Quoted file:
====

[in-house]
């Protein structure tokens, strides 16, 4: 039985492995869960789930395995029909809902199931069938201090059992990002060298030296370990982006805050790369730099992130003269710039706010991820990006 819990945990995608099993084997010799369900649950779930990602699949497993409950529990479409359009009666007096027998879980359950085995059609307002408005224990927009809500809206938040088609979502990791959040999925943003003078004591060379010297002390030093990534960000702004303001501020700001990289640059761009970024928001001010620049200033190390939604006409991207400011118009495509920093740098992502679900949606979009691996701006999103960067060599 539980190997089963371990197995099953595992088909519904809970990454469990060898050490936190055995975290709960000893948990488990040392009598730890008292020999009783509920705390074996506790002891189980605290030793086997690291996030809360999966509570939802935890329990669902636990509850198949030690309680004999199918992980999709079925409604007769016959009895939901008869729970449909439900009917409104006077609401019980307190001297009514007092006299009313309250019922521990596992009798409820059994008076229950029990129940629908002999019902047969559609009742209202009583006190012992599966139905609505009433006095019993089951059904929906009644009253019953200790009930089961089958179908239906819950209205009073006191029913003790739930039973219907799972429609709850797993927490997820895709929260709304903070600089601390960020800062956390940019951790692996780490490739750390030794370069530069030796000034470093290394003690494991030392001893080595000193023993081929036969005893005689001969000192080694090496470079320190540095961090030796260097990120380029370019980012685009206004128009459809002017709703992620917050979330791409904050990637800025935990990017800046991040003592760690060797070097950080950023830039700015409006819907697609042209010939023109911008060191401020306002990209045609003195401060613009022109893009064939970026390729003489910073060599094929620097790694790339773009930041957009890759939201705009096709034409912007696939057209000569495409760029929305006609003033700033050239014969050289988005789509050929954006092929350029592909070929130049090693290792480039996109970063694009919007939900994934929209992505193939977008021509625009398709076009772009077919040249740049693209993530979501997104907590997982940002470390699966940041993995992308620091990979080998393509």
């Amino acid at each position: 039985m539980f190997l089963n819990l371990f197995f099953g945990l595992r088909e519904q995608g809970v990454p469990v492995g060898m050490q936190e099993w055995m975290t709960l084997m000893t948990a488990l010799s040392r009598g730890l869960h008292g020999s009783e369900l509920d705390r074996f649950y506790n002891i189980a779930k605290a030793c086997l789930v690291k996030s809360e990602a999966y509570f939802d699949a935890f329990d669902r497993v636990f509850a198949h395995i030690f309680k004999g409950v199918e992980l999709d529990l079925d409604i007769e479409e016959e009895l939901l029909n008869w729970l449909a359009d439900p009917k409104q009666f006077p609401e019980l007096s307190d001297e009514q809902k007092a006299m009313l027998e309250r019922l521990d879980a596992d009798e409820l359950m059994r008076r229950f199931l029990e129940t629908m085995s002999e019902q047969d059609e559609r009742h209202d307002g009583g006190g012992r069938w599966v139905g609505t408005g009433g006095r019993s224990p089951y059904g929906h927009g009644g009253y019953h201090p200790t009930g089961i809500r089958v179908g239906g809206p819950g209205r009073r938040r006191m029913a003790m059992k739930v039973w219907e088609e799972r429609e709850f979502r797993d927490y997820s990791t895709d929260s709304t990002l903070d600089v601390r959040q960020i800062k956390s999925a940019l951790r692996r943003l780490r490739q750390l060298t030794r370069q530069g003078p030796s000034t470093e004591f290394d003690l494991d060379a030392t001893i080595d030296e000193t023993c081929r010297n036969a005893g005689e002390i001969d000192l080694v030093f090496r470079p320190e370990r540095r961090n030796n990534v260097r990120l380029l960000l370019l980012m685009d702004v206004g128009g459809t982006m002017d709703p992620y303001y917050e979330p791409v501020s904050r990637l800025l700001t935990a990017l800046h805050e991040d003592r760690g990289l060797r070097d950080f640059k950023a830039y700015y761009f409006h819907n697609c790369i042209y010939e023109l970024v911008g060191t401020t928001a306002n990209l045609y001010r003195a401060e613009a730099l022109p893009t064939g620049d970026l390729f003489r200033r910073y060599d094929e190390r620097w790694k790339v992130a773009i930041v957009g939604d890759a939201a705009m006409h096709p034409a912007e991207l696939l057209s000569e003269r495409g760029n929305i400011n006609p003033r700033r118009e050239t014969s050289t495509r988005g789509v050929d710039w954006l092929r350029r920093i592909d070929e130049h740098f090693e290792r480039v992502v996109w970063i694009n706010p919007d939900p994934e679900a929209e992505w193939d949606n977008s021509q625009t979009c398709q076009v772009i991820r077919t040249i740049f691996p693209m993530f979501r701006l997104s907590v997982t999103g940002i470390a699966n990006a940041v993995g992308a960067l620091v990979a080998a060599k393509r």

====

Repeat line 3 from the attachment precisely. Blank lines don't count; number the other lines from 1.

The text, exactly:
């Amino acid at each position: 039985m539980f190997l089963n819990l371990f197995f099953g945990l595992r088909e519904q995608g809970v990454p469990v492995g060898m050490q936190e099993w055995m975290t709960l084997m000893t948990a488990l010799s040392r009598g730890l869960h008292g020999s009783e369900l509920d705390r074996f649950y506790n002891i189980a779930k605290a030793c086997l789930v690291k996030s809360e990602a999966y509570f939802d699949a935890f329990d669902r497993v636990f509850a198949h395995i030690f309680k004999g409950v199918e992980l999709d529990l079925d409604i007769e479409e016959e009895l939901l029909n008869w729970l449909a359009d439900p009917k409104q009666f006077p609401e019980l007096s307190d001297e009514q809902k007092a006299m009313l027998e309250r019922l521990d879980a596992d009798e409820l359950m059994r008076r229950f199931l029990e129940t629908m085995s002999e019902q047969d059609e559609r009742h209202d307002g009583g006190g012992r069938w599966v139905g609505t408005g009433g006095r019993s224990p089951y059904g929906h927009g009644g009253y019953h201090p200790t009930g089961i809500r089958v179908g239906g809206p819950g209205r009073r938040r006191m029913a003790m059992k739930v039973w219907e088609e799972r429609e709850f979502r797993d927490y997820s990791t895709d929260s709304t990002l903070d600089v601390r959040q960020i800062k956390s999925a940019l951790r692996r943003l780490r490739q750390l060298t030794r370069q530069g003078p030796s000034t470093e004591f290394d003690l494991d060379a030392t001893i080595d030296e000193t023993c081929r010297n036969a005893g005689e002390i001969d000192l080694v030093f090496r470079p320190e370990r540095r961090n030796n990534v260097r990120l380029l960000l370019l980012m685009d702004v206004g128009g459809t982006m002017d709703p992620y303001y917050e979330p791409v501020s904050r990637l800025l700001t935990a990017l800046h805050e991040d003592r760690g990289l060797r070097d950080f640059k950023a830039y700015y761009f409006h819907n697609c790369i042209y010939e023109l970024v911008g060191t401020t928001a306002n990209l045609y001010r003195a401060e613009a730099l022109p893009t064939g620049d970026l390729f003489r200033r910073y060599d094929e190390r620097w790694k790339v992130a773009i930041v957009g939604d890759a939201a705009m006409h096709p034409a912007e991207l696939l057209s000569e003269r495409g760029n929305i400011n006609p003033r700033r118009e050239t014969s050289t495509r988005g789509v050929d710039w954006l092929r350029r920093i592909d070929e130049h740098f090693e290792r480039v992502v996109w970063i694009n706010p919007d939900p994934e679900a929209e992505w193939d949606n977008s021509q625009t979009c398709q076009v772009i991820r077919t040249i740049f691996p693209m993530f979501r701006l997104s907590v997982t999103g940002i470390a699966n990006a940041v993995g992308a960067l620091v990979a080998a060599k393509r």